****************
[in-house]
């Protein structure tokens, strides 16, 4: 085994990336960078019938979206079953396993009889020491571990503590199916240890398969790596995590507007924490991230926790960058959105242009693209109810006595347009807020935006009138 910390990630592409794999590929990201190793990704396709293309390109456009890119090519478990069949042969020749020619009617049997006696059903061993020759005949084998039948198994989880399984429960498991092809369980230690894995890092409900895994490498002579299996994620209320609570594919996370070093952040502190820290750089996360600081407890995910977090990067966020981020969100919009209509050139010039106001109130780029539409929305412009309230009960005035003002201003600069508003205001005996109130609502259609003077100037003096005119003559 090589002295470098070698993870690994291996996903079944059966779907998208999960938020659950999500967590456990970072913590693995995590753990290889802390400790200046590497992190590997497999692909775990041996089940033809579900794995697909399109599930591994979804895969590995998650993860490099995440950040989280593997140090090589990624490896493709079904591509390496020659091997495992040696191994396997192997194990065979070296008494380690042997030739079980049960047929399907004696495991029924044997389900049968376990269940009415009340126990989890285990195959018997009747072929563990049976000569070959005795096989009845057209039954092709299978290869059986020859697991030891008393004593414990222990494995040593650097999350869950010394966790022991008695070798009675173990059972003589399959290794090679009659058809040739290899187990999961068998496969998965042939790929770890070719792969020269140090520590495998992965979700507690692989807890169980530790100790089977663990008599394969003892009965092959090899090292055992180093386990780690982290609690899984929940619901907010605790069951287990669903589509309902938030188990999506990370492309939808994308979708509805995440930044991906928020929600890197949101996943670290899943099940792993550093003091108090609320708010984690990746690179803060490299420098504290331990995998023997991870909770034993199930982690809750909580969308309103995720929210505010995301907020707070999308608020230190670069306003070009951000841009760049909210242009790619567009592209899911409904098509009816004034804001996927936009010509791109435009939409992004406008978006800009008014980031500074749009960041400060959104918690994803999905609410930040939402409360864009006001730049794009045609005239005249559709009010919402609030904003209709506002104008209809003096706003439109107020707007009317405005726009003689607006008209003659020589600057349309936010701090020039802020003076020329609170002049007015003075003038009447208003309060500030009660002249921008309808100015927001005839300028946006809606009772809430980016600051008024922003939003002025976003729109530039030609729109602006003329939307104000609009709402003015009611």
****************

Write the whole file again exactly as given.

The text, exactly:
[in-house]
């Protein structure tokens, strides 16, 4: 085994990336960078019938979206079953396993009889020491571990503590199916240890398969790596995590507007924490991230926790960058959105242009693209109810006595347009807020935006009138 910390990630592409794999590929990201190793990704396709293309390109456009890119090519478990069949042969020749020619009617049997006696059903061993020759005949084998039948198994989880399984429960498991092809369980230690894995890092409900895994490498002579299996994620209320609570594919996370070093952040502190820290750089996360600081407890995910977090990067966020981020969100919009209509050139010039106001109130780029539409929305412009309230009960005035003002201003600069508003205001005996109130609502259609003077100037003096005119003559 090589002295470098070698993870690994291996996903079944059966779907998208999960938020659950999500967590456990970072913590693995995590753990290889802390400790200046590497992190590997497999692909775990041996089940033809579900794995697909399109599930591994979804895969590995998650993860490099995440950040989280593997140090090589990624490896493709079904591509390496020659091997495992040696191994396997192997194990065979070296008494380690042997030739079980049960047929399907004696495991029924044997389900049968376990269940009415009340126990989890285990195959018997009747072929563990049976000569070959005795096989009845057209039954092709299978290869059986020859697991030891008393004593414990222990494995040593650097999350869950010394966790022991008695070798009675173990059972003589399959290794090679009659058809040739290899187990999961068998496969998965042939790929770890070719792969020269140090520590495998992965979700507690692989807890169980530790100790089977663990008599394969003892009965092959090899090292055992180093386990780690982290609690899984929940619901907010605790069951287990669903589509309902938030188990999506990370492309939808994308979708509805995440930044991906928020929600890197949101996943670290899943099940792993550093003091108090609320708010984690990746690179803060490299420098504290331990995998023997991870909770034993199930982690809750909580969308309103995720929210505010995301907020707070999308608020230190670069306003070009951000841009760049909210242009790619567009592209899911409904098509009816004034804001996927936009010509791109435009939409992004406008978006800009008014980031500074749009960041400060959104918690994803999905609410930040939402409360864009006001730049794009045609005239005249559709009010919402609030904003209709506002104008209809003096706003439109107020707007009317405005726009003689607006008209003659020589600057349309936010701090020039802020003076020329609170002049007015003075003038009447208003309060500030009660002249921008309808100015927001005839300028946006809606009772809430980016600051008024922003939003002025976003729109530039030609729109602006003329939307104000609009709402003015009611």